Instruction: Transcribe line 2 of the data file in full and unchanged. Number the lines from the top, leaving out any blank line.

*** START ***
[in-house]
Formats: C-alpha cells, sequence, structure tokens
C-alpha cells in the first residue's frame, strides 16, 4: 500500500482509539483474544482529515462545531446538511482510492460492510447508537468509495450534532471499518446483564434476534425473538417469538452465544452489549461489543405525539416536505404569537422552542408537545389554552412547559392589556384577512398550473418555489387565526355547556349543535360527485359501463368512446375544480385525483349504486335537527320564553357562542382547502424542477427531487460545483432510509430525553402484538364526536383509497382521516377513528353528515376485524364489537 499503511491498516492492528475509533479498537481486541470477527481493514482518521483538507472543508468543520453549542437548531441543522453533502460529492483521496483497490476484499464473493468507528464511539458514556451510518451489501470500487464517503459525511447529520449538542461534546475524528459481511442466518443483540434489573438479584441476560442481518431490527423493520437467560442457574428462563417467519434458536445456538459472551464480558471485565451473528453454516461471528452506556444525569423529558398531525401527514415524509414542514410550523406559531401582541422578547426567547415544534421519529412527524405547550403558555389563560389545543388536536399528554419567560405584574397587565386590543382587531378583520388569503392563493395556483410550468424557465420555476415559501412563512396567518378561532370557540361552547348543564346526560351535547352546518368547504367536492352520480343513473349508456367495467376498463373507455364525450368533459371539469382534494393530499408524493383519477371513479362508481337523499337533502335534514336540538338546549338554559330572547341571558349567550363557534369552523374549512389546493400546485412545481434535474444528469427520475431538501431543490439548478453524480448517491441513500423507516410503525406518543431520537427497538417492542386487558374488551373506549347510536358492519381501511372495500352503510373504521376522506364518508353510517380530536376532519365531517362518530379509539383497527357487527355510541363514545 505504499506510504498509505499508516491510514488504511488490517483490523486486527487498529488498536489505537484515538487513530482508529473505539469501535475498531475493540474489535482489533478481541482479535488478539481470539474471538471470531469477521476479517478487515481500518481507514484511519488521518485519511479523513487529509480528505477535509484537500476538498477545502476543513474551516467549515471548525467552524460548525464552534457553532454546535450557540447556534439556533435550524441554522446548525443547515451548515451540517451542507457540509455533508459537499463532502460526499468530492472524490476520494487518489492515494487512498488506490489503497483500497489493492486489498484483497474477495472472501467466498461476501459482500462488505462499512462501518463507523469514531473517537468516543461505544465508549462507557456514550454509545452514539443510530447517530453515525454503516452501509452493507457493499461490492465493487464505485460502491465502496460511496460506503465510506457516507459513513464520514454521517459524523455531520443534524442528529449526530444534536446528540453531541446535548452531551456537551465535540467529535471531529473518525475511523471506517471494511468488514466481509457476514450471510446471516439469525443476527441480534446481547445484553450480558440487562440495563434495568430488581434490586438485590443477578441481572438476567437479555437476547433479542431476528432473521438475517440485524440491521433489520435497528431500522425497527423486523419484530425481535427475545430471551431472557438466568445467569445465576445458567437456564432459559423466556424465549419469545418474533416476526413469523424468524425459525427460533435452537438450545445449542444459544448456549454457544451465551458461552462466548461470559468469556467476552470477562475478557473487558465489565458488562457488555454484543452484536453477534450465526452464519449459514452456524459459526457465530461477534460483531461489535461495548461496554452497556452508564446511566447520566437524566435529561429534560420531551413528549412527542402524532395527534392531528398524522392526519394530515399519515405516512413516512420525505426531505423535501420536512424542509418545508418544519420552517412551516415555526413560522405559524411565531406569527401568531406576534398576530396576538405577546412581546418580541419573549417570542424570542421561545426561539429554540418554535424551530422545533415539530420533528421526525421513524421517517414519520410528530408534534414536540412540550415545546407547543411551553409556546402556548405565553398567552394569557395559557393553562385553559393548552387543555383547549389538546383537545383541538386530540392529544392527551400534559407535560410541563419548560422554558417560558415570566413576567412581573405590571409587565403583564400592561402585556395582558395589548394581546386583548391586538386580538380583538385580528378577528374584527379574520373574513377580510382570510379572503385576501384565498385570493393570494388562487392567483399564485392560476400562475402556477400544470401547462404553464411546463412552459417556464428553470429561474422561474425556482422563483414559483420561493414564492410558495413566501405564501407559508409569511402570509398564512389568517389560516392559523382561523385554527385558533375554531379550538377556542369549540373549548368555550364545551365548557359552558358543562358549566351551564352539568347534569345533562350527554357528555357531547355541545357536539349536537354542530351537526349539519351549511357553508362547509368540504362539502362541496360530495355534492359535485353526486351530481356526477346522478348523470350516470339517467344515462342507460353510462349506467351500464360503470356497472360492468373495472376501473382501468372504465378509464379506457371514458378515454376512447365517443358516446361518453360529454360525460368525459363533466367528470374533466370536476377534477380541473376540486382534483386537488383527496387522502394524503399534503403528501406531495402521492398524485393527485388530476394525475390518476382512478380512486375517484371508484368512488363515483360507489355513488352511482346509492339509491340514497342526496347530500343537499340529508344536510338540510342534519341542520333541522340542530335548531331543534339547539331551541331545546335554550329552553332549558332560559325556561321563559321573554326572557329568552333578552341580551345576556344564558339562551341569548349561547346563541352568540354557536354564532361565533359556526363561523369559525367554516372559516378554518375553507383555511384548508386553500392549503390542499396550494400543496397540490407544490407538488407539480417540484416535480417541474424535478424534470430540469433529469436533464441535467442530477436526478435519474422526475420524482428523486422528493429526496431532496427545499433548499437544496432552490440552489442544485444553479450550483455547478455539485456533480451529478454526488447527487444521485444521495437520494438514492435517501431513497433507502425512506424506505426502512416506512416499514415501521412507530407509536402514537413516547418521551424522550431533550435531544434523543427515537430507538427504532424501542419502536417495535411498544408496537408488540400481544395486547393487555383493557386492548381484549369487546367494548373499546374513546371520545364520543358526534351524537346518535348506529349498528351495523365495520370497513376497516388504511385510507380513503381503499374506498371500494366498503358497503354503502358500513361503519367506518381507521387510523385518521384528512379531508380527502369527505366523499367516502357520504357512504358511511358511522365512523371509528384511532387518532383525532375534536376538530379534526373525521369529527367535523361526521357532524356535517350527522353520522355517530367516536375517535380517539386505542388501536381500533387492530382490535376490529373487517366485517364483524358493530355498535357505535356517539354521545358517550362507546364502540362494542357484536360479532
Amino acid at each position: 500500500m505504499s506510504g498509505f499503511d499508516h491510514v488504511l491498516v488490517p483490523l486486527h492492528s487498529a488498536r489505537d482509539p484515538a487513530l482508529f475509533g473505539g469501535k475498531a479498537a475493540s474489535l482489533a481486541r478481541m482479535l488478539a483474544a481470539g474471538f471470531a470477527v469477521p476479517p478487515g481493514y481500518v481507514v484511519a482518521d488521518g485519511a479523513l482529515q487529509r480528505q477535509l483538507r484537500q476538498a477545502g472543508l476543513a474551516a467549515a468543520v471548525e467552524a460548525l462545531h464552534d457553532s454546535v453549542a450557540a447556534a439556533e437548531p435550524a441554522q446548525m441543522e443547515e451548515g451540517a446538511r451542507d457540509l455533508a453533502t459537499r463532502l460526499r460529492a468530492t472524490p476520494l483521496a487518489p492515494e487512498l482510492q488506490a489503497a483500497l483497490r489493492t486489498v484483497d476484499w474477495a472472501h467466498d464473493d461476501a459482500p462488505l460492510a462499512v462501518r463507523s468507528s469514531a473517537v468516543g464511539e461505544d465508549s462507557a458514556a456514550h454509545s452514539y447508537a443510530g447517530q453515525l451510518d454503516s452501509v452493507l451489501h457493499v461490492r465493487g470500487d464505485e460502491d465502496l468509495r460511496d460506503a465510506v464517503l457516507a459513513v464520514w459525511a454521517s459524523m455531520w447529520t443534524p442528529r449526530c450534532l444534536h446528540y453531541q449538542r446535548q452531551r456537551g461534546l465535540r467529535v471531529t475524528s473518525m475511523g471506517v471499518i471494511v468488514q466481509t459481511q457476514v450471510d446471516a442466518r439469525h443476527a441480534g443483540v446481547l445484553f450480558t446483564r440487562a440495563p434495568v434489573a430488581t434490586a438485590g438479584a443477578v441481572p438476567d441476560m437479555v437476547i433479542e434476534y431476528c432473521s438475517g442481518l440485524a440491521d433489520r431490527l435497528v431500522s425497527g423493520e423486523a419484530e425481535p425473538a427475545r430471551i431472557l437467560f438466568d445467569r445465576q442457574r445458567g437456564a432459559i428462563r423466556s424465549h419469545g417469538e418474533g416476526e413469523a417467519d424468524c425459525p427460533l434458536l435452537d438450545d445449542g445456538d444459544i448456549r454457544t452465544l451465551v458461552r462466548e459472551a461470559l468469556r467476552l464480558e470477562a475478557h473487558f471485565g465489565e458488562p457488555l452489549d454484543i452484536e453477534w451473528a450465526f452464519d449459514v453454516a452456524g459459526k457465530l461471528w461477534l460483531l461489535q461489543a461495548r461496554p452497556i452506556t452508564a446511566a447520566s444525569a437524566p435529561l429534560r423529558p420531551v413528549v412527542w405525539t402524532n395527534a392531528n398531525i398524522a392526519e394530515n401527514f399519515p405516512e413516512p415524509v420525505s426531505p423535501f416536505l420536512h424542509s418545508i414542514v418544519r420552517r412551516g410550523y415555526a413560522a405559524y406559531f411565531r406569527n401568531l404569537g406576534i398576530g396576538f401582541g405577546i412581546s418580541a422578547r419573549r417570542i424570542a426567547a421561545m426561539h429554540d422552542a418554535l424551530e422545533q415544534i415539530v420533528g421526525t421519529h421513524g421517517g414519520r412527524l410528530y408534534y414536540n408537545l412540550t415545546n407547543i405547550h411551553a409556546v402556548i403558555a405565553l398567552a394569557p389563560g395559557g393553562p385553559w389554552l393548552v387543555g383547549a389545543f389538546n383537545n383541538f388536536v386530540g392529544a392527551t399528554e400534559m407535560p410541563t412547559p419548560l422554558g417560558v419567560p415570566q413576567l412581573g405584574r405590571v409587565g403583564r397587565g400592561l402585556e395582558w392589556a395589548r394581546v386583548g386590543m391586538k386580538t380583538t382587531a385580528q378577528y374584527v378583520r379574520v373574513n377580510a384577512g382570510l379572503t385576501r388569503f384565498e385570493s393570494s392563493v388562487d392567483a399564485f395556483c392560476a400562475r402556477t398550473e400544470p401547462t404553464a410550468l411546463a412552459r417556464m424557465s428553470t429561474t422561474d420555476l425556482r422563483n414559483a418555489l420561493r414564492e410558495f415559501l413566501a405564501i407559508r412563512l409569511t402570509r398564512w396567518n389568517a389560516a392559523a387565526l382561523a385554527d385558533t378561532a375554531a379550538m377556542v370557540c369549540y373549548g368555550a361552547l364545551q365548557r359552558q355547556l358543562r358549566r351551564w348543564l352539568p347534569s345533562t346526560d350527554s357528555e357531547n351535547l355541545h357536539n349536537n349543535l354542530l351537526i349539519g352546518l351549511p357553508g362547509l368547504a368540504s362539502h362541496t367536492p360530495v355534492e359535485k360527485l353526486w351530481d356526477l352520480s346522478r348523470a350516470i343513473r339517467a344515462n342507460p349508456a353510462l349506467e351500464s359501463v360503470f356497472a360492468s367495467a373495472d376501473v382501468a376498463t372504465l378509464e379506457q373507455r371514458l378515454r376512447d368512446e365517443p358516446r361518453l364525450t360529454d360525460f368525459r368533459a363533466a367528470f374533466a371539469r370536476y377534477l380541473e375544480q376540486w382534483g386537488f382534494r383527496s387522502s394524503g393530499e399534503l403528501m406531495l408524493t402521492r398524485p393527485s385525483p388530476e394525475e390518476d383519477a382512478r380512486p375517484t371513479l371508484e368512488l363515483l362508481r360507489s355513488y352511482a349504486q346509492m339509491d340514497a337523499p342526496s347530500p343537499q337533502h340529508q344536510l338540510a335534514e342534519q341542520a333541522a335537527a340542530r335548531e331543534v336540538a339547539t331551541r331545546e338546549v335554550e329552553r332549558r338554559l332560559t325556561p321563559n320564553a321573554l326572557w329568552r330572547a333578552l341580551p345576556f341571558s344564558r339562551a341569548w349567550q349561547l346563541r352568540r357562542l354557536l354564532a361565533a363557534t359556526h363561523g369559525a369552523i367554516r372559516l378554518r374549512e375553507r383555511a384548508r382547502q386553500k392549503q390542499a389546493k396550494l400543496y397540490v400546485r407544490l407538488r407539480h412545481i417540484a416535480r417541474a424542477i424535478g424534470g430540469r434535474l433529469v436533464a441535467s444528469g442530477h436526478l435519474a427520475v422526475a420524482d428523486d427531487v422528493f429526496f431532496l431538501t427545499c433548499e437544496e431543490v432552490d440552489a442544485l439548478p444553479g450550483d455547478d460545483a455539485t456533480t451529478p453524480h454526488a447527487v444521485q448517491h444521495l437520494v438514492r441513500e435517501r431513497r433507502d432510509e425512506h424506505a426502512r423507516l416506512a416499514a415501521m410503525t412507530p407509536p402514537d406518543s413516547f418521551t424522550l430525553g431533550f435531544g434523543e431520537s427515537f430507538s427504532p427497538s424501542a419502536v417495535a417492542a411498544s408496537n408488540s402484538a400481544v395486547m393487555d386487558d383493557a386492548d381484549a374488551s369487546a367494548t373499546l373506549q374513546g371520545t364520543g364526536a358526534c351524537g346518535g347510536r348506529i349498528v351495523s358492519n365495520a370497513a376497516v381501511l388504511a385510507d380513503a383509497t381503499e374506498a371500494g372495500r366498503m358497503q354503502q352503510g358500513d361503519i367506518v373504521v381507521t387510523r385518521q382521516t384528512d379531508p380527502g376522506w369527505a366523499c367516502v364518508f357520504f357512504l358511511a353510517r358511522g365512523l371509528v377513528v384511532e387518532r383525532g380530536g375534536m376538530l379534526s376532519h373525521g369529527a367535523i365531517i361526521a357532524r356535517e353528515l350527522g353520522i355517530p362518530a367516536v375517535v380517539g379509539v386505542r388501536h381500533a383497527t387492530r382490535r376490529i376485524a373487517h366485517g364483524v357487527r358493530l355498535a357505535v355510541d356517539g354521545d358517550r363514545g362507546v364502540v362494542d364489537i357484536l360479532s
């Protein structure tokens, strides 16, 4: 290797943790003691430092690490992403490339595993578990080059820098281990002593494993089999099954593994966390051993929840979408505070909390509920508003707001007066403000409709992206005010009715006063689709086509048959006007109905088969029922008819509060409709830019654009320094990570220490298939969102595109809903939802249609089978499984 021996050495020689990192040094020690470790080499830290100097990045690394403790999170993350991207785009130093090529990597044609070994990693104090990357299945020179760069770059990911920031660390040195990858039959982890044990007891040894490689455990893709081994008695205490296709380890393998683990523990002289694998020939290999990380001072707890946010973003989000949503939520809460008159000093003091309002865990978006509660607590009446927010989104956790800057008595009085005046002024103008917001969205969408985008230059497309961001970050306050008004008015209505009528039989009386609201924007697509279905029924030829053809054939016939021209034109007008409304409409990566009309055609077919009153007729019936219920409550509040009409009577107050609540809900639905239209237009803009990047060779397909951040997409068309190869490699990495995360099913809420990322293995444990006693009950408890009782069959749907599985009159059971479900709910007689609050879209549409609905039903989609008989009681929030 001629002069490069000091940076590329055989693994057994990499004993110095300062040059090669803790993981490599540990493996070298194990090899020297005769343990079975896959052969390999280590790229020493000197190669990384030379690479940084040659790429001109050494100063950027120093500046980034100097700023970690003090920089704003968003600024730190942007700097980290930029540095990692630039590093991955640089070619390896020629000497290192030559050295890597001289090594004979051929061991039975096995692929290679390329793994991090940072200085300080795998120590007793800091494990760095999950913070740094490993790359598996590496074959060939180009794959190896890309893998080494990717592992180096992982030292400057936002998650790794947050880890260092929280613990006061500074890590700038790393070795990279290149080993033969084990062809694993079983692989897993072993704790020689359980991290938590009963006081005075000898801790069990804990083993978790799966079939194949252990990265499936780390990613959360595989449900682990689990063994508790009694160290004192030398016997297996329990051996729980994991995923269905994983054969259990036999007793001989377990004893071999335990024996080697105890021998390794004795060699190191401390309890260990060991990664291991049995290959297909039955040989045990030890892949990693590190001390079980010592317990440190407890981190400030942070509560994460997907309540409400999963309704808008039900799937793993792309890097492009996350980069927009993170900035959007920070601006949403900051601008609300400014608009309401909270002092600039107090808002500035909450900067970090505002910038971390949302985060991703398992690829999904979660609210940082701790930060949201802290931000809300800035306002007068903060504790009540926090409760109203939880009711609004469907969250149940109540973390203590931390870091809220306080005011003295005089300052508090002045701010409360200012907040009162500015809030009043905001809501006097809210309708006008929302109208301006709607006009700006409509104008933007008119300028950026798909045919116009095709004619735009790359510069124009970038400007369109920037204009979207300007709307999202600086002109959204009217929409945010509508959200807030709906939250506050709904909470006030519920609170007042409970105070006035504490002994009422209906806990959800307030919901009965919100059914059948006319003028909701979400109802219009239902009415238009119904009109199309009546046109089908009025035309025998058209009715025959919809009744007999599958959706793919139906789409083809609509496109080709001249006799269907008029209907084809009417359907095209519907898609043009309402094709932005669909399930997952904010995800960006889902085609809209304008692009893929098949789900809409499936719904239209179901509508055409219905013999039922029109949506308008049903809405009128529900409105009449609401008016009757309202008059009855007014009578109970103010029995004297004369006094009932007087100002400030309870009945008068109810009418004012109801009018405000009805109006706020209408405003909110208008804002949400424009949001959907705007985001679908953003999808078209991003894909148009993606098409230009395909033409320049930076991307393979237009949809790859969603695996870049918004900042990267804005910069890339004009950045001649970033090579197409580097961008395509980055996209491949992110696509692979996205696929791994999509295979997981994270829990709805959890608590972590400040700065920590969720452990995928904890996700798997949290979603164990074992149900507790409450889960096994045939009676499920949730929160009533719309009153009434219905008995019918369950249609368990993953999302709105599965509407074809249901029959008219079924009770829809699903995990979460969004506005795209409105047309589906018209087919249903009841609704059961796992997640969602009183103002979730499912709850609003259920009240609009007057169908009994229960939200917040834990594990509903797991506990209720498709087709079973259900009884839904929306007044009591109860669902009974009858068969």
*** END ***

Formats: C-alpha cells, sequence, structure tokens